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In the beginning was the hand. So argues Colin McGinn in this gripping, inventive, and wide-ranging tale of evolution and human nature. How did we ever get to be what we are: smart, social, linguistic, dexterous, and prone to anxiety? It is not our brains but our hands that explain our contours. Drawing on his life in philosophy, and his engagement with cognitive science and the theory of evolution, McGinn proposes that we are handlers by nature: we take hold, reach and grasp, seize, stroke, poke, squeeze, probe, and rub. We are great big hands extended toward the world around us. -- Alva Noe, Professor of Philosophy, University of California, Berkeley, and author of Strange Tools: Art and Human Nature Life in the twenty-first century leaves little doubt that the human brain is headed for a role reassignment, the nature of which will ultimately depend on what computers cannot do to solve human problems and to manage our complex affairs. In this context, philosopher Colin McGinn's new book Prehension is a critical reminder that human intelligence is irreplaceably human, rooted in ancestral and evolutionary circumstances that gave the hand its distinctive and powerful individual, social, and cultural agency. -- Frank R. Wilson, author of The Hand: How Its Use Shapes the Brain, Language, and Human Culture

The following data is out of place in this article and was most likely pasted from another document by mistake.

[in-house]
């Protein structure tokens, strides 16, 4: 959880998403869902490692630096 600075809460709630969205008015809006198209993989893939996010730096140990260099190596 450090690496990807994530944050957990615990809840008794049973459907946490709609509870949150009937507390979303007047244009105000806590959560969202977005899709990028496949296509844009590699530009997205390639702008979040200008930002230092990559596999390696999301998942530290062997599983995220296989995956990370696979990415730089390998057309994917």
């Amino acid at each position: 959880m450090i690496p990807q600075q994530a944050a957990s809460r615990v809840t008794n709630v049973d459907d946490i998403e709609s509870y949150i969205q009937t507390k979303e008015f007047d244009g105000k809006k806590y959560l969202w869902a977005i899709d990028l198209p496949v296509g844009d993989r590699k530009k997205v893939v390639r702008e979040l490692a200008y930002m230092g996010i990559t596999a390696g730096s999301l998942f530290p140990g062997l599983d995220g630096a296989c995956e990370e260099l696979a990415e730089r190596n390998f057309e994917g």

Colin McGinn has taught philosophy at institutions of higher learning including University College London, Rutgers University, and Oxford University. He is the author of The Character of Mind, Consciousness and Its Objects, The Meaning of Disgust, The Philosophy of Language: The Classics Explained (MIT Press), and other books.